A list of foods high in phytosterols.

Vegetable oils are the richest foods in phytosterols. Beans, whole grains, spices, seeds, nuts, fruits, and vegetables are also excellent dietary sources!

What are phytosterols?

Phytosterols are compounds naturally present only in plants. Foods from animal sources don’t contain any phytosterols.

Phytosterols are structurally related to cholesterol. There are 2 types of phytosterols; stanols and sterols. We can’t synthesize phytosterols. We have to get them from food.

What are the health benefits of phytosterols?

Above all, phytosterols can significantly lower serum LDL cholesterol. According to studies, a daily phytosterol dose of 2,000 mg can lower LDL cholesterol by up to 10%.[1]

Moreover, following a diet rich in phytosterols may be beneficial for people with cardiovascular disease or diabetes. Maintaining low levels of homocysteine is also important for your heart.

Additionally, phytosterols may lower the risk of certain cancers. But, further studies are needed.[2]

Which is the richest diet in phytosterols?

Nowadays, most people get 150-800 mg of phytosterols a day from their diet. Vegans and vegetarians consume the highest amounts.[3]

The average Western diet contains between 160-400 mg of phytosterols a day.

On the other hand, a plant-based diet contains 600-800 mg of phytosterols a day. A high-phytosterol plant-based diet contains up to 5 times more phytosterols than the average Western diet.

Although phytosterols are naturally present in many common foods, we absorb only a fraction of them. We absorb less than 5% of plant sterols and less than 0.5% of plant stanols!

In comparison, we absorb about 50%-60% of dietary cholesterol.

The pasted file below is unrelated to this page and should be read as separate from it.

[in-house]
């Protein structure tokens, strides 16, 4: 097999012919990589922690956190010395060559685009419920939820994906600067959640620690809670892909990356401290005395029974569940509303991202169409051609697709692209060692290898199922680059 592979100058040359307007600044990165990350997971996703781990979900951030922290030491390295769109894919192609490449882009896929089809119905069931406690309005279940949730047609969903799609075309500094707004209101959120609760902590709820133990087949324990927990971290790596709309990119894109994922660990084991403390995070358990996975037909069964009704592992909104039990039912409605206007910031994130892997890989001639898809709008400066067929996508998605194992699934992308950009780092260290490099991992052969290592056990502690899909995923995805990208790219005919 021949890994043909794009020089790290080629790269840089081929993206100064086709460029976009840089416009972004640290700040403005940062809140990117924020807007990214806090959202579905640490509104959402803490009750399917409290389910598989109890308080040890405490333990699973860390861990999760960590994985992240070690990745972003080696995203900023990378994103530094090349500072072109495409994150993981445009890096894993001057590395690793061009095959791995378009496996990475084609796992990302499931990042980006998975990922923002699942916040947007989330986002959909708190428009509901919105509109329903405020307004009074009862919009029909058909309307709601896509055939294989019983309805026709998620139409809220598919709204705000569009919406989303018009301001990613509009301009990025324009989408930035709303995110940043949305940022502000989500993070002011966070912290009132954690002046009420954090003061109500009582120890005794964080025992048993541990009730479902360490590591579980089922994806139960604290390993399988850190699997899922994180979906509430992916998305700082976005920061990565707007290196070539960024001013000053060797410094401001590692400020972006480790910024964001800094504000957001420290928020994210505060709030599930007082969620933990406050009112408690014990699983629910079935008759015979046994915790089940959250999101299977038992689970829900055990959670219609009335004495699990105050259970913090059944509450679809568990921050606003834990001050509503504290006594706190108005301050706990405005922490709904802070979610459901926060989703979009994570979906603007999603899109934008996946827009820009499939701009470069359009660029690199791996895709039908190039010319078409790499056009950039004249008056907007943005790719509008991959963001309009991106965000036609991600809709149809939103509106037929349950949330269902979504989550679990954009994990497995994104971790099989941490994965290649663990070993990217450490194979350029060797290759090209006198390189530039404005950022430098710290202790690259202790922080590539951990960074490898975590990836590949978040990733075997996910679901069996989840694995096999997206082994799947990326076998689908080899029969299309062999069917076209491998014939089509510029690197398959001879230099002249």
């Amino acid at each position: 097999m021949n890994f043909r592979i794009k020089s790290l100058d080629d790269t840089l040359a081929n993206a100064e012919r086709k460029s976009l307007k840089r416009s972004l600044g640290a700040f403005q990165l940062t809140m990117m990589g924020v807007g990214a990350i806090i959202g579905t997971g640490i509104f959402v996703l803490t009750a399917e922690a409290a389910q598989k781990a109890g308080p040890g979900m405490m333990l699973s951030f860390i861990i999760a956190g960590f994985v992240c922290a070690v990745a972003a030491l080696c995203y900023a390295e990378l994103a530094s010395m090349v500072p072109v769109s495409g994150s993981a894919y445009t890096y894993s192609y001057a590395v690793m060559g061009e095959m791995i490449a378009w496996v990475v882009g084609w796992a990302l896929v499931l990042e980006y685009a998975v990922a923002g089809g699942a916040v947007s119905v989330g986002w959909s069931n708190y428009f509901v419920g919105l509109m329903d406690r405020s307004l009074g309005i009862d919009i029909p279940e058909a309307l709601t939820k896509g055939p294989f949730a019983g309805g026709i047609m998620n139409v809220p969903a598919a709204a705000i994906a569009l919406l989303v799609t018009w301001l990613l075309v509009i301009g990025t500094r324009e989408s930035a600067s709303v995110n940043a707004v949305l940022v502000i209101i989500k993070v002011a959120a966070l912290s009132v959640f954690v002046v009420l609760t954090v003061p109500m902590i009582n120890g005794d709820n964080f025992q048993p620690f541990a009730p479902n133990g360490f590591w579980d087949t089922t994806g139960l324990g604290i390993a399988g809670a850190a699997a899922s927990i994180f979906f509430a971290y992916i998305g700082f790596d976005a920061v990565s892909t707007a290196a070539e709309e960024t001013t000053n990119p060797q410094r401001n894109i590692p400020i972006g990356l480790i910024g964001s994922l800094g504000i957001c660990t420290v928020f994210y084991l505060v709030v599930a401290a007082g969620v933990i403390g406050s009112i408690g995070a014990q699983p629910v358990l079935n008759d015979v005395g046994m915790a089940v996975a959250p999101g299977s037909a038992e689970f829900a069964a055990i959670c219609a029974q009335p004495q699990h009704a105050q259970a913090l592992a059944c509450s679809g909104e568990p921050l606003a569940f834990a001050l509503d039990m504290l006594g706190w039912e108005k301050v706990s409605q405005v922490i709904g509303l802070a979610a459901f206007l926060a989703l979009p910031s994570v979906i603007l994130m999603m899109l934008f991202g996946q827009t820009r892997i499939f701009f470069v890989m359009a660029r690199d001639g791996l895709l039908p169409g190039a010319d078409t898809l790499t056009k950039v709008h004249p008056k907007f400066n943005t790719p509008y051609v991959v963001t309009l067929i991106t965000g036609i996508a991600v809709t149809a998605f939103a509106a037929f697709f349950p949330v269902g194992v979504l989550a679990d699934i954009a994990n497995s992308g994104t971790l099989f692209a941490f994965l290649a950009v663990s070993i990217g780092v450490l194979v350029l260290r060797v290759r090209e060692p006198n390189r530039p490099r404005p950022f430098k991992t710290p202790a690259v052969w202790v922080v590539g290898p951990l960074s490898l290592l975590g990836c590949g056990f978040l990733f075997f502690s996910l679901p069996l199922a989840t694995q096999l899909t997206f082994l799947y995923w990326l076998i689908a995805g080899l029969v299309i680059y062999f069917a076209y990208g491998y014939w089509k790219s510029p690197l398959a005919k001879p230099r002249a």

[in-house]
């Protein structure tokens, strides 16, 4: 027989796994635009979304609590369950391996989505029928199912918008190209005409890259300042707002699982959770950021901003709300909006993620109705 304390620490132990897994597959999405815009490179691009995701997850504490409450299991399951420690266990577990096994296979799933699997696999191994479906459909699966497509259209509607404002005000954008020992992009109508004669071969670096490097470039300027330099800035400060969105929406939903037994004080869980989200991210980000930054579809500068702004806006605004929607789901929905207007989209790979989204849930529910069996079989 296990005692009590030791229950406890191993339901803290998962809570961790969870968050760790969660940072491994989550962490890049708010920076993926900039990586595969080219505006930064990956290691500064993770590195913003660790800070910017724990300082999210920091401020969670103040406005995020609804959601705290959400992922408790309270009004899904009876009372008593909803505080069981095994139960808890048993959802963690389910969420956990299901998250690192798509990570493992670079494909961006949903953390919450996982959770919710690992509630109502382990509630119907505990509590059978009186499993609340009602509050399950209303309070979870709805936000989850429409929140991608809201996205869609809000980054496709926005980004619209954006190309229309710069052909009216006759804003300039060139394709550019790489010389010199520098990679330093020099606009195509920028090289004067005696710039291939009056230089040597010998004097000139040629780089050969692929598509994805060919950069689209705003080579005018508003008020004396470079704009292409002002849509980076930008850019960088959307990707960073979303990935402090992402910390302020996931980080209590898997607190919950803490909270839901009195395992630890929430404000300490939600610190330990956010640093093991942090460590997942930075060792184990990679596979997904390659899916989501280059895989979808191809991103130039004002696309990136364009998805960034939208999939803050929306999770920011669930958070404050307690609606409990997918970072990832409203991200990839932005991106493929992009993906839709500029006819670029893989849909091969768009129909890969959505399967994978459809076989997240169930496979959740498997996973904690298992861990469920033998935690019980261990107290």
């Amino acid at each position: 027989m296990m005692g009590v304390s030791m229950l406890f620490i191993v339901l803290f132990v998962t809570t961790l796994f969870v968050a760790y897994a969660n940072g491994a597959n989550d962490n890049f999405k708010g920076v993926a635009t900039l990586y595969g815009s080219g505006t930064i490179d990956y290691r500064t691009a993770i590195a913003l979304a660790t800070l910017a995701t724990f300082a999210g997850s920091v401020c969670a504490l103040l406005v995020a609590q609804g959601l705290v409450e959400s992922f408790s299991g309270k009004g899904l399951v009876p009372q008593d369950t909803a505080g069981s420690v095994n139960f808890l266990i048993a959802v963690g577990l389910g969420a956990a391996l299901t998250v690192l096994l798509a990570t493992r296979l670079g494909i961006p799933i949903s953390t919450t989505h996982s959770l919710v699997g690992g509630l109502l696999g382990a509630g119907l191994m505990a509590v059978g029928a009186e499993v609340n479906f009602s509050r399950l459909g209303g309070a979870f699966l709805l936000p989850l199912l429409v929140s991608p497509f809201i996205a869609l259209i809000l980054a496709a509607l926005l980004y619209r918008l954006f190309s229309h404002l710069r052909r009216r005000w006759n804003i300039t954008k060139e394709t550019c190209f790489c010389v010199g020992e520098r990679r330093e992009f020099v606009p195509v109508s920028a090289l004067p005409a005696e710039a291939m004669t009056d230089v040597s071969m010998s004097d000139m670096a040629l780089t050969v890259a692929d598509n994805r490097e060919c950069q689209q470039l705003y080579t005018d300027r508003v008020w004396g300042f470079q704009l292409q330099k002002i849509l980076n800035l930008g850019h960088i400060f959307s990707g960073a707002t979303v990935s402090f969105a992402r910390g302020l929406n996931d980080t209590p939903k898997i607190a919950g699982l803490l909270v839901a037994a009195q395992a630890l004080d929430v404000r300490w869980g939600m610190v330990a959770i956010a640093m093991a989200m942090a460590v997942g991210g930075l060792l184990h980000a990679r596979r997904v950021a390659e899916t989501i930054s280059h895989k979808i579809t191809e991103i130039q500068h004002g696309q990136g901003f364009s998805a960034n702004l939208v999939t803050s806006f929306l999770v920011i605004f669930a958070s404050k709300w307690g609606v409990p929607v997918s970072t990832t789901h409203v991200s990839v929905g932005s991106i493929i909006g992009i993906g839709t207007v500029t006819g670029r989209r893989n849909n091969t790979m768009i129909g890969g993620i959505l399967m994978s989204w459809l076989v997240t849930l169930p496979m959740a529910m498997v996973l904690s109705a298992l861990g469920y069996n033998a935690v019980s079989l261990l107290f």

Hence, although diets typically contain similar amounts of phytosterols and cholesterol, our serum phytosterol concentrations are usually several hundred times lower than serum cholesterol concentrations!

How many phytosterols do we need per day?

Consuming high amounts of unrefined vegetable oils, vegetables, fruits, and nuts is enough to boost our daily intake of phytosterols

Our ancestors used to follow a diet rich in phytosterols, containing about 1,000 mg a day.

According to the National Cholesterol Education Program, a daily phytosterol intake of 2,000 mg is more than enough. We can get about 30% of this recommended dose from food. Especially if we follow a whole food plant-based diet.[3]

You can easily get an extra 400-1,000 mg of plant sterols from supplements. You’ll find a wide variety on iHerb; the largest platform for supplements and wellness products.

A list of the richest foods in phytosterols. | infographicsPin

As a rule of thumb, we shouldn’t take more than 3,000 mg of phytosterols a day. Higher doses don’t have any further health benefits. On the contrary, pretty high doses of phytosterols from supplements might cause side effects.

Vegetable oils are the richest natural sources of phytosterols!

Unrefined vegetable oils contain the highest concentration of naturally occurring phytosterols! Just 1 tbsp of many common vegetable oils can boost your daily intake!

(mg per 100g)
(mg per 1 tbsp)
rice bran oil1,190162
sesame oil865118
canola oil807113
wheat germ oil55375
safflower oil44460
cottonseed oil32444
almond oil26636
hazelnut oil134-26318-36
soybean oil25034
olive oil22130
peanut oil20728
grapeseed oil18024
walnut oil17624
sunflower oil10014
coconut oil8612
Phytosterol concentrations in vegetable oils.

Common foods high in phytosterols

If you follow a whole-food, plant-based diet, you’ll get high doses of phytosterols:

  • seeds and nuts are particularly high in phytosterols.
  • whole grains contribute to the daily intake.
  • beans are also excellent sources.
  • fruits and vegetables contain decent amounts as well.
sunflower seeds534sage244soybeans161
pistachio nuts214paprika175kidney beans137
cashews216thyme163fava beans124
peanut butter157dill seed124avocado84
almond butter139mustard seeds118lentils57
macadamia nuts116basil106lettuce 38
almonds114cumin seed68beets25
Brussels sprouts24
Phytosterols (mg/100g) in common foods.[4,5,6,7]

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